pod57Many commissions flowed from the workshop in Barton and when it was moved into a converted infants’ school in Cambridge itself, not least the magnificent gates for the British Library, designed by David and his third wife, Lida. They are a fitting addition to a remarkable building.

 

 

 

 

IMG_0394The workshop is currently preparing for the exhibitions and centenary events and here is a selection of David’s work being considered for inclusion. Again it shows just how versatile and talented he was.

There is not only the exhibitions but also an evening at the British Library with Tanya Harrod, Fiona MacCarthy and Lida and Hallam Kindersley on Friday 12th June (tickets here). The London exhibition is at the Patrick Bourne Gallery on 15th June, with pieces of David’s work for sale alongside new pieces by the workshop. Then the Centenary Walk is previewed here, and also a wonderful set of playing cards with David’s work featured on the backs of the cards – a delightful video shown here.

All in all a great way to celebrate the life and work of such a wonderful man, a true Alphabetician!

History of the Book in 100 Books

GutenbergIt would be difficult enough selecting 100 books just in Britain to represent the history of the book from scrolls to codices, to manuscripts to printed books to e-books. And then there’s what’s in the books – fiction, scientific books, company reports, instruction manuals, religious books – and what religions? – Christian (Gutenberg Bible completed in the mid-1450s on the right), Muslim, Judaism, Buddhism, Hinduism, Sikhism etc  – so authors Roderick Cave and Sara Ayad really did have a task on their hands when they took on all the books of the world!

 

 

Ptolemy's world mapStarting with cave paintings, this book is divided into 11 sections and ends with digitisation and the future of the book, having taken in mediæval books, books from the East, printed books and printing and the great classics along the way. Atlases are included, such as this of Ptolemy’s world map from the Cosmographia of 1482, and describes all the known world. As he was based in Alexandria the most detail is around the Mediterranean, and the southern hemisphere is lacking a bit!

Elementa GeometriaeScience books are not left out, and Euclid’s Elementa Geometriæ, was translated from Arabic into Latin by Abelard of Bath in the 12th century. The printed version by Erhard Ratdolt, on the right, was made in Venice in 1482, and, amazingly at this early date in printing history, there are printed geometric diagrams.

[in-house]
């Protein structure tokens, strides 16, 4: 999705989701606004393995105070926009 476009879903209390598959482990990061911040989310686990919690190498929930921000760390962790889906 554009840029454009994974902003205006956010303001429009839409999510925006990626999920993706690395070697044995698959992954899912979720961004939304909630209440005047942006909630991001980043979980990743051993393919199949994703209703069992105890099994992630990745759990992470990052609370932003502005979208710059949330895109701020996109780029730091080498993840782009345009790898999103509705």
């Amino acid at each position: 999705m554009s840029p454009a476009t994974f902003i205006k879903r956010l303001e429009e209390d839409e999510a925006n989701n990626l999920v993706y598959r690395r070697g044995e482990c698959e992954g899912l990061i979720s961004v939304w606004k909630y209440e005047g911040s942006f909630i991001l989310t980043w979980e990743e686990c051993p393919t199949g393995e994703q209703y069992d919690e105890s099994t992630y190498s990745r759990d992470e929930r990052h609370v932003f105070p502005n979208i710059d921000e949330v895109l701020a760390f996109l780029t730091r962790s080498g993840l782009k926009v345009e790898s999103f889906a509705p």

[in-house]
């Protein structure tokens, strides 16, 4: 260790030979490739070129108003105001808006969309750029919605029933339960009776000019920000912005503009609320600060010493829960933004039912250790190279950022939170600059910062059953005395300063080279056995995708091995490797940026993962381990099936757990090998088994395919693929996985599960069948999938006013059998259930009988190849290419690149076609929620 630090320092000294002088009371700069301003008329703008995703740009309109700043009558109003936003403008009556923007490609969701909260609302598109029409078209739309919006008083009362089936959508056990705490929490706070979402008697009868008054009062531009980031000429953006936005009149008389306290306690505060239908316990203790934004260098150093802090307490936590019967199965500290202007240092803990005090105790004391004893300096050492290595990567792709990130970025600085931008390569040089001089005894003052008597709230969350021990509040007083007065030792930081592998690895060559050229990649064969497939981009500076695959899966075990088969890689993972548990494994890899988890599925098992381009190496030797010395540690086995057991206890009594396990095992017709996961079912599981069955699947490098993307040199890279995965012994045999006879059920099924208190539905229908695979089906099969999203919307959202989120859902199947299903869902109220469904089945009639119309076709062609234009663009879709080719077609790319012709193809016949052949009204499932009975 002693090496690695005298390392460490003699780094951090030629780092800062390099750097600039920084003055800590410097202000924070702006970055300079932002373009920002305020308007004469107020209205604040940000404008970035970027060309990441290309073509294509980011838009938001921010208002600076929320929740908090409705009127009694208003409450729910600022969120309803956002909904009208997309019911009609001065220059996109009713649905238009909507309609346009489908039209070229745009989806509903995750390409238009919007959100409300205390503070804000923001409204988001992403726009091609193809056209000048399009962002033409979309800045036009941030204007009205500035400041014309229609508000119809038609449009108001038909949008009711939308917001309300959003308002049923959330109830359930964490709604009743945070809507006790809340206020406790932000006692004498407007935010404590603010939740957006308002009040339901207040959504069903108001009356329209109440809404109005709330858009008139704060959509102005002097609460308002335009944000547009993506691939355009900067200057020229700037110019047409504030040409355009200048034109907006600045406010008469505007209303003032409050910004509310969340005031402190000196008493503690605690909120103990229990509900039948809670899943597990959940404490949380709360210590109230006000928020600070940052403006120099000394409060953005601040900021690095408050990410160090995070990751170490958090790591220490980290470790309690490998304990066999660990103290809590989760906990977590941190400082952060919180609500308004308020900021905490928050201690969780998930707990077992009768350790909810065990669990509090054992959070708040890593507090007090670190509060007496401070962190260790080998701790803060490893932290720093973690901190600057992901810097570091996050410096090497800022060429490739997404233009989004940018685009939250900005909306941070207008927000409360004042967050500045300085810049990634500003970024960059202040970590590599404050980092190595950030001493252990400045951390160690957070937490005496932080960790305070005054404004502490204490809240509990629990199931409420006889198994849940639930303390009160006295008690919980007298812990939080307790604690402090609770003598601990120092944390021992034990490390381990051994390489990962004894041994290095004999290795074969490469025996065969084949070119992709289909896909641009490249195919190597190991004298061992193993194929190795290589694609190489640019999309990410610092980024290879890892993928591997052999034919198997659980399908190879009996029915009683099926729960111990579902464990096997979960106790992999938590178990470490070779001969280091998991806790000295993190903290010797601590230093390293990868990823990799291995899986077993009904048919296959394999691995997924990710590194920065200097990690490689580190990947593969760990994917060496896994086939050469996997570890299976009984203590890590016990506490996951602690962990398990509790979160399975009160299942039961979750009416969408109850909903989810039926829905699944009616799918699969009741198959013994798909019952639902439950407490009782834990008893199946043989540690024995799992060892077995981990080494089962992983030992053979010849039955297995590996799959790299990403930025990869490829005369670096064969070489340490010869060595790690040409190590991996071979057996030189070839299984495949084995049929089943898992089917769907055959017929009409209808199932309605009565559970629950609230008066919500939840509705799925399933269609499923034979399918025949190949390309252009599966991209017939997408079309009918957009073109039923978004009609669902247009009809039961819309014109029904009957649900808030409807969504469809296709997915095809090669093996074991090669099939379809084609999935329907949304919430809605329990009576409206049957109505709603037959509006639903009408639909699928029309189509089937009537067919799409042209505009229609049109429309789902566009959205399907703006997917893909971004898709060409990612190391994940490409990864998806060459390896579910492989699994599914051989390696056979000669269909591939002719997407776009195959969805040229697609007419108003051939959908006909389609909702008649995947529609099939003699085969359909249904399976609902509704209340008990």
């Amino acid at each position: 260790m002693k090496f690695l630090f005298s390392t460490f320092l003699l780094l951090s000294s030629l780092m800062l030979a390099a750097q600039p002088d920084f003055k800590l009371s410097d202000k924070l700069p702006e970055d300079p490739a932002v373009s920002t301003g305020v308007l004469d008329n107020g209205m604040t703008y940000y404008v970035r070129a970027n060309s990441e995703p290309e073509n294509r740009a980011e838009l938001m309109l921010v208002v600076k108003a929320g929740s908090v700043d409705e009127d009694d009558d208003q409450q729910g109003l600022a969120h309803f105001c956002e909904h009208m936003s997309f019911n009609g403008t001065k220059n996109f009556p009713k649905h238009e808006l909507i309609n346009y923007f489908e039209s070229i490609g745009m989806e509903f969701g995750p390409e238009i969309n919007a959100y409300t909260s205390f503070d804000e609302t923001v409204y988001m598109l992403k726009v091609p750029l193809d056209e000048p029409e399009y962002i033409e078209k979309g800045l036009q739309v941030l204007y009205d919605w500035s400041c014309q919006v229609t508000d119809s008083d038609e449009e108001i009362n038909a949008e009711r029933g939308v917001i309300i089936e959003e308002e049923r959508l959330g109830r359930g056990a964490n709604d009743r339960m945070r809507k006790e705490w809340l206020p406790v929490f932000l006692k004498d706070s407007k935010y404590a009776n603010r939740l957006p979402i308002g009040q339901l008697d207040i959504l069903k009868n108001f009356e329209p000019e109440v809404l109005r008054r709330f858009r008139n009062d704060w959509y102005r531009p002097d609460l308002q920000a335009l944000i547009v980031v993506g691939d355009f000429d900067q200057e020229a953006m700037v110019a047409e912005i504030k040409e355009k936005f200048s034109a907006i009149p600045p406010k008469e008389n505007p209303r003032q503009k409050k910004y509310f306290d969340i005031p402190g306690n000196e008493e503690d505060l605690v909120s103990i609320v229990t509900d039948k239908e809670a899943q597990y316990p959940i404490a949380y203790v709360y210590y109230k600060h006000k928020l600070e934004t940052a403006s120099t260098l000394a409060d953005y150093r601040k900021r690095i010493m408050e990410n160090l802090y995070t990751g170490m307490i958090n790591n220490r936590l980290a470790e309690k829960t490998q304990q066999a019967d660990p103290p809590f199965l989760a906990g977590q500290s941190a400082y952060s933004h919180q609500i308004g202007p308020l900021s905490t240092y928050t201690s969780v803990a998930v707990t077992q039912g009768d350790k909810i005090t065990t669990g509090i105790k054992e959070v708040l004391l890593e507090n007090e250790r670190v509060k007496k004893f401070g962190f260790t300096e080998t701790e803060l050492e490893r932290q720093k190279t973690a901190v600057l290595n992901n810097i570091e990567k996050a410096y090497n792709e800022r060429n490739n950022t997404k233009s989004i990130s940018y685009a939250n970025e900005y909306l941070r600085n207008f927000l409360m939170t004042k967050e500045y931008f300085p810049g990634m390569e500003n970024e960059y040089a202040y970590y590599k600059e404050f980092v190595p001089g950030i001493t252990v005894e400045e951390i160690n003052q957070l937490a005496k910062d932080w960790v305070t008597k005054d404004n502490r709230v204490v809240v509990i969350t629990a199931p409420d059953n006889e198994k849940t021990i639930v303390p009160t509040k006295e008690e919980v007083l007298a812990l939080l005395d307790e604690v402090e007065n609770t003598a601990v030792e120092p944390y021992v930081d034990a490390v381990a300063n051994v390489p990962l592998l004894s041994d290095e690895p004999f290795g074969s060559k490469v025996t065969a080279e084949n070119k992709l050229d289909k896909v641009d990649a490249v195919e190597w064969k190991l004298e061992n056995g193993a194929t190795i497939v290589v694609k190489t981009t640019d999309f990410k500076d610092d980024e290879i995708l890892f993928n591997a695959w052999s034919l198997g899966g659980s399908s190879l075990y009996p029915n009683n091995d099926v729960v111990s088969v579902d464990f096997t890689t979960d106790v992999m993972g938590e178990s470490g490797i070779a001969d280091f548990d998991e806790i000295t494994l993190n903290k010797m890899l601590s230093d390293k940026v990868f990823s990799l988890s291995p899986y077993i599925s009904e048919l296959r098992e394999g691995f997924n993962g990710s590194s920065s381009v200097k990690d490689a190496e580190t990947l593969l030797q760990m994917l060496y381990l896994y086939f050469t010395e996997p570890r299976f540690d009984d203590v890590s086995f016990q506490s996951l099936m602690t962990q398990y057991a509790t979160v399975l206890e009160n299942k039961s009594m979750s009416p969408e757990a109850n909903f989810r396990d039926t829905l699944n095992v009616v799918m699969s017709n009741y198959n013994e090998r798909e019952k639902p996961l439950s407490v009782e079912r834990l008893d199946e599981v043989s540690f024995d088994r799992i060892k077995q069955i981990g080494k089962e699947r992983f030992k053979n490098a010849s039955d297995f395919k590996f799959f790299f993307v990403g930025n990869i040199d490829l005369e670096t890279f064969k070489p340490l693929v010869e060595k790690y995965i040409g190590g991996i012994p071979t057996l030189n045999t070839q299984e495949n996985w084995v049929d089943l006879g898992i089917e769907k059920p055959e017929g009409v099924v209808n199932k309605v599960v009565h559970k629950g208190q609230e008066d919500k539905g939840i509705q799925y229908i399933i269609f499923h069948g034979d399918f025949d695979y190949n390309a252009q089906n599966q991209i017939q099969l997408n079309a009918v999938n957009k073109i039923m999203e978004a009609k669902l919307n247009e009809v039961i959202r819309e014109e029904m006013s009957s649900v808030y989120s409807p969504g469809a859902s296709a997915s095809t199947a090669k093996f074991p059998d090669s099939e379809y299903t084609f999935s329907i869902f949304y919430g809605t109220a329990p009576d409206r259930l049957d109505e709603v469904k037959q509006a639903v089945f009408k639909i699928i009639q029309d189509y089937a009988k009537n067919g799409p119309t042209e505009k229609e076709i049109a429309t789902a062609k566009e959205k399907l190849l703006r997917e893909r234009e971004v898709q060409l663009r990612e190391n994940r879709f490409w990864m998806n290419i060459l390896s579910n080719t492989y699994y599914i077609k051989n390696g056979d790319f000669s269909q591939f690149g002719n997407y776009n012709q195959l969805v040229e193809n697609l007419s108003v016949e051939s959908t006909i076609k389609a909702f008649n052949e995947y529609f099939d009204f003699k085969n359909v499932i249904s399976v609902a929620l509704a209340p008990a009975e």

L'escole de fillesAnd pornography is not new either! In 1668 Samuel Pepys burned a book (another copy on the right) that he had bought for his wife to translate from the French. L’eschole des filles was a dialogue between a young virgin and a more experienced female cousin. Pepys made sure that he read it before burning (hmm! even missing church to do so); he described it as ‘the most bawdy, lewd book that I ever saw’.

 

 

Playfair's Commercial and Political AtlasThe History of the Book in 100 Books is comprehensive and has details of a very wide range of selected books (including Playfair’s Commercial and Political Atlas on the right). There is also an extensive bibliography for those who want to read more, and a detailed glossary. Each opening spread has a very useful ‘Connections’ section so that it’s possible to look at other related books. If you’re stuck for a gift for the person who has everything, then this could well be the answer!

The Art and History of Globes

Farnese AtlasEven around the time of Pythagoras in the 6th century BC, the ancient Greeks thought that the earth was a sphere, with Plato (c.429–347BC), a little later, likening the earth to a leather ball. Similarly, the heavens were considered to be spherical in form, and the Farnese Atlas (right) shows Atlas, a Titan, holding the heavens, as a globe, on his shoulders.